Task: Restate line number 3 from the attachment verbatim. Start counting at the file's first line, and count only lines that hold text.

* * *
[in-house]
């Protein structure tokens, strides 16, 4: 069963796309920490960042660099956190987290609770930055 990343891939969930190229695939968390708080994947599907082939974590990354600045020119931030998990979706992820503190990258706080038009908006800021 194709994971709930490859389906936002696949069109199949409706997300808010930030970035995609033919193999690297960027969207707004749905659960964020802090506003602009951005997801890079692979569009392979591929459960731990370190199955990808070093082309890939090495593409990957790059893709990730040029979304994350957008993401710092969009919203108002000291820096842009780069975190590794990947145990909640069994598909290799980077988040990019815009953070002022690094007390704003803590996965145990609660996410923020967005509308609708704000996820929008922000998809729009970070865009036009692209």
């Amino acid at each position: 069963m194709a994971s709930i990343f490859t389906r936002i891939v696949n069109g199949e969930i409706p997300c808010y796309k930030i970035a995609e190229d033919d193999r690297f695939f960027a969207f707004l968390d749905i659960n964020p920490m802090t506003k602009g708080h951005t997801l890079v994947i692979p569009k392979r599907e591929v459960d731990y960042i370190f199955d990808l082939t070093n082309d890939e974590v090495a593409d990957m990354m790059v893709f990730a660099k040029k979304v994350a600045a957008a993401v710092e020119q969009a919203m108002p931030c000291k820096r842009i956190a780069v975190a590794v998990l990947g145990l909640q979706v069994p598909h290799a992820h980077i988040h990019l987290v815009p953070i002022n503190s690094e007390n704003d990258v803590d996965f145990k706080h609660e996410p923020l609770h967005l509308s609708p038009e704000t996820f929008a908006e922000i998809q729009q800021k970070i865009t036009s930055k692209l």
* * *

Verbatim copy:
């Amino acid at each position: 069963m194709a994971s709930i990343f490859t389906r936002i891939v696949n069109g199949e969930i409706p997300c808010y796309k930030i970035a995609e190229d033919d193999r690297f695939f960027a969207f707004l968390d749905i659960n964020p920490m802090t506003k602009g708080h951005t997801l890079v994947i692979p569009k392979r599907e591929v459960d731990y960042i370190f199955d990808l082939t070093n082309d890939e974590v090495a593409d990957m990354m790059v893709f990730a660099k040029k979304v994350a600045a957008a993401v710092e020119q969009a919203m108002p931030c000291k820096r842009i956190a780069v975190a590794v998990l990947g145990l909640q979706v069994p598909h290799a992820h980077i988040h990019l987290v815009p953070i002022n503190s690094e007390n704003d990258v803590d996965f145990k706080h609660e996410p923020l609770h967005l509308s609708p038009e704000t996820f929008a908006e922000i998809q729009q800021k970070i865009t036009s930055k692209l």